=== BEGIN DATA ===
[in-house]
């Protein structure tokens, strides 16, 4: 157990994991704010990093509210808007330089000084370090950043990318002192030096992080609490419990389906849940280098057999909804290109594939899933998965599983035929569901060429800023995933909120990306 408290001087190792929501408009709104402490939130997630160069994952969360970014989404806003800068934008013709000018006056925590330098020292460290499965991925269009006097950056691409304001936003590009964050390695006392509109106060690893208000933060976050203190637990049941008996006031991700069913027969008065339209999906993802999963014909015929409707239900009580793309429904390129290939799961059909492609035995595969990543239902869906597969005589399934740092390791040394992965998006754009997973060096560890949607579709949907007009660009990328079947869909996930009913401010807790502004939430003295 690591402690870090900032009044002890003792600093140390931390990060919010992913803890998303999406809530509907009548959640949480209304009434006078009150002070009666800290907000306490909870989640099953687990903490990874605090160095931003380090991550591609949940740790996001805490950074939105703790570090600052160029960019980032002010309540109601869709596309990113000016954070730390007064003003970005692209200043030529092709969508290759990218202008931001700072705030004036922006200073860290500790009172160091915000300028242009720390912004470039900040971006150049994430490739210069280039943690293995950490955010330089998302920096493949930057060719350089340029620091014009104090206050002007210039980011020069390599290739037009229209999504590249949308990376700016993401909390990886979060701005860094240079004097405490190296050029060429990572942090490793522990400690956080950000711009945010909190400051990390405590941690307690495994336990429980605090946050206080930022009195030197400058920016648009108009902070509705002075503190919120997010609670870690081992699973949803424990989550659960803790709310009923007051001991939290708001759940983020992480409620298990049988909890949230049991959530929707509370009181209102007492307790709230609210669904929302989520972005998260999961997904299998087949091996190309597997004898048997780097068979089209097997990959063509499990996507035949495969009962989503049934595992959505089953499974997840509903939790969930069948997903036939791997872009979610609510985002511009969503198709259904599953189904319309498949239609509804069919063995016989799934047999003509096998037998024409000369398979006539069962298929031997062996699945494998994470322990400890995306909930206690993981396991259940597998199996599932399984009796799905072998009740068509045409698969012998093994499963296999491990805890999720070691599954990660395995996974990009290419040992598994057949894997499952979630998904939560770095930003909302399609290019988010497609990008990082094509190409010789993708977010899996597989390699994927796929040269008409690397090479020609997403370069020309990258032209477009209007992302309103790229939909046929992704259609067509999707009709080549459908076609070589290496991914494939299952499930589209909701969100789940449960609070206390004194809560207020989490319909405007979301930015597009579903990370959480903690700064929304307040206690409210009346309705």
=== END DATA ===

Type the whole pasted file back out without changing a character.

[in-house]
């Protein structure tokens, strides 16, 4: 157990994991704010990093509210808007330089000084370090950043990318002192030096992080609490419990389906849940280098057999909804290109594939899933998965599983035929569901060429800023995933909120990306 408290001087190792929501408009709104402490939130997630160069994952969360970014989404806003800068934008013709000018006056925590330098020292460290499965991925269009006097950056691409304001936003590009964050390695006392509109106060690893208000933060976050203190637990049941008996006031991700069913027969008065339209999906993802999963014909015929409707239900009580793309429904390129290939799961059909492609035995595969990543239902869906597969005589399934740092390791040394992965998006754009997973060096560890949607579709949907007009660009990328079947869909996930009913401010807790502004939430003295 690591402690870090900032009044002890003792600093140390931390990060919010992913803890998303999406809530509907009548959640949480209304009434006078009150002070009666800290907000306490909870989640099953687990903490990874605090160095931003380090991550591609949940740790996001805490950074939105703790570090600052160029960019980032002010309540109601869709596309990113000016954070730390007064003003970005692209200043030529092709969508290759990218202008931001700072705030004036922006200073860290500790009172160091915000300028242009720390912004470039900040971006150049994430490739210069280039943690293995950490955010330089998302920096493949930057060719350089340029620091014009104090206050002007210039980011020069390599290739037009229209999504590249949308990376700016993401909390990886979060701005860094240079004097405490190296050029060429990572942090490793522990400690956080950000711009945010909190400051990390405590941690307690495994336990429980605090946050206080930022009195030197400058920016648009108009902070509705002075503190919120997010609670870690081992699973949803424990989550659960803790709310009923007051001991939290708001759940983020992480409620298990049988909890949230049991959530929707509370009181209102007492307790709230609210669904929302989520972005998260999961997904299998087949091996190309597997004898048997780097068979089209097997990959063509499990996507035949495969009962989503049934595992959505089953499974997840509903939790969930069948997903036939791997872009979610609510985002511009969503198709259904599953189904319309498949239609509804069919063995016989799934047999003509096998037998024409000369398979006539069962298929031997062996699945494998994470322990400890995306909930206690993981396991259940597998199996599932399984009796799905072998009740068509045409698969012998093994499963296999491990805890999720070691599954990660395995996974990009290419040992598994057949894997499952979630998904939560770095930003909302399609290019988010497609990008990082094509190409010789993708977010899996597989390699994927796929040269008409690397090479020609997403370069020309990258032209477009209007992302309103790229939909046929992704259609067509999707009709080549459908076609070589290496991914494939299952499930589209909701969100789940449960609070206390004194809560207020989490319909405007979301930015597009579903990370959480903690700064929304307040206690409210009346309705």